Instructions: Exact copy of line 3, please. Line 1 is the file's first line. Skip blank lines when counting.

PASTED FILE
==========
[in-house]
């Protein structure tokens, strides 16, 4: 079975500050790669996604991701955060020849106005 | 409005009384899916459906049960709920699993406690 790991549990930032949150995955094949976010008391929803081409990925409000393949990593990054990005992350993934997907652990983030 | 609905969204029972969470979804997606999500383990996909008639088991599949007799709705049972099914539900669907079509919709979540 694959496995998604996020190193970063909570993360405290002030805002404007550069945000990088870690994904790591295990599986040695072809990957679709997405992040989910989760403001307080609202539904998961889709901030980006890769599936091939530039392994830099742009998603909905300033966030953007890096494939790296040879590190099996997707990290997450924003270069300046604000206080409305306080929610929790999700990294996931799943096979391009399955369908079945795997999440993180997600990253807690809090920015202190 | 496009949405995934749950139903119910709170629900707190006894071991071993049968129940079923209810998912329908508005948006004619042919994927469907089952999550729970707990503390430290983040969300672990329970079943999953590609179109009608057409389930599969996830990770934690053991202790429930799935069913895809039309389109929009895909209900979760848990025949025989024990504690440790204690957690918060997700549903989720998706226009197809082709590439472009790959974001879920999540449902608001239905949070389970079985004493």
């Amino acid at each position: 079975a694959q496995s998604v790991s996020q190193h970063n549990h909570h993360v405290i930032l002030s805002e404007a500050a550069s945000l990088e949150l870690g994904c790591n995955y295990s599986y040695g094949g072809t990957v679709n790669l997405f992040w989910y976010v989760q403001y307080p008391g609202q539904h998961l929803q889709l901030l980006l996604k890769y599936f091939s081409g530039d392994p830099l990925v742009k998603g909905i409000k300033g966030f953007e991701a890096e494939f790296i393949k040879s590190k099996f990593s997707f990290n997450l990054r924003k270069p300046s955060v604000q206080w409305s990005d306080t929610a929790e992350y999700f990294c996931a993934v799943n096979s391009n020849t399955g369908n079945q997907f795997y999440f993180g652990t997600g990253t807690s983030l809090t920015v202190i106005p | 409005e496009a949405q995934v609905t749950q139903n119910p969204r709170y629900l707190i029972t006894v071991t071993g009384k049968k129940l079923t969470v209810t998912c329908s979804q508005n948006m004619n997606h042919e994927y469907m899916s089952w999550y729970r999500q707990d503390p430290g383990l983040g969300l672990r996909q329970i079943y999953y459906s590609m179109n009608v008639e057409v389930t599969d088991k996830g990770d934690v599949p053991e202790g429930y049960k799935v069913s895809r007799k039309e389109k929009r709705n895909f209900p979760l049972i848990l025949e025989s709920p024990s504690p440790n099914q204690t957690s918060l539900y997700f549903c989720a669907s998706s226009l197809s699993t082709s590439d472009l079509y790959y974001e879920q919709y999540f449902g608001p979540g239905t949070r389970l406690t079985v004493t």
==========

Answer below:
């Amino acid at each position: 079975a694959q496995s998604v790991s996020q190193h970063n549990h909570h993360v405290i930032l002030s805002e404007a500050a550069s945000l990088e949150l870690g994904c790591n995955y295990s599986y040695g094949g072809t990957v679709n790669l997405f992040w989910y976010v989760q403001y307080p008391g609202q539904h998961l929803q889709l901030l980006l996604k890769y599936f091939s081409g530039d392994p830099l990925v742009k998603g909905i409000k300033g966030f953007e991701a890096e494939f790296i393949k040879s590190k099996f990593s997707f990290n997450l990054r924003k270069p300046s955060v604000q206080w409305s990005d306080t929610a929790e992350y999700f990294c996931a993934v799943n096979s391009n020849t399955g369908n079945q997907f795997y999440f993180g652990t997600g990253t807690s983030l809090t920015v202190i106005p | 409005e496009a949405q995934v609905t749950q139903n119910p969204r709170y629900l707190i029972t006894v071991t071993g009384k049968k129940l079923t969470v209810t998912c329908s979804q508005n948006m004619n997606h042919e994927y469907m899916s089952w999550y729970r999500q707990d503390p430290g383990l983040g969300l672990r996909q329970i079943y999953y459906s590609m179109n009608v008639e057409v389930t599969d088991k996830g990770d934690v599949p053991e202790g429930y049960k799935v069913s895809r007799k039309e389109k929009r709705n895909f209900p979760l049972i848990l025949e025989s709920p024990s504690p440790n099914q204690t957690s918060l539900y997700f549903c989720a669907s998706s226009l197809s699993t082709s590439d472009l079509y790959y974001e879920q919709y999540f449902g608001p979540g239905t949070r389970l406690t079985v004493t």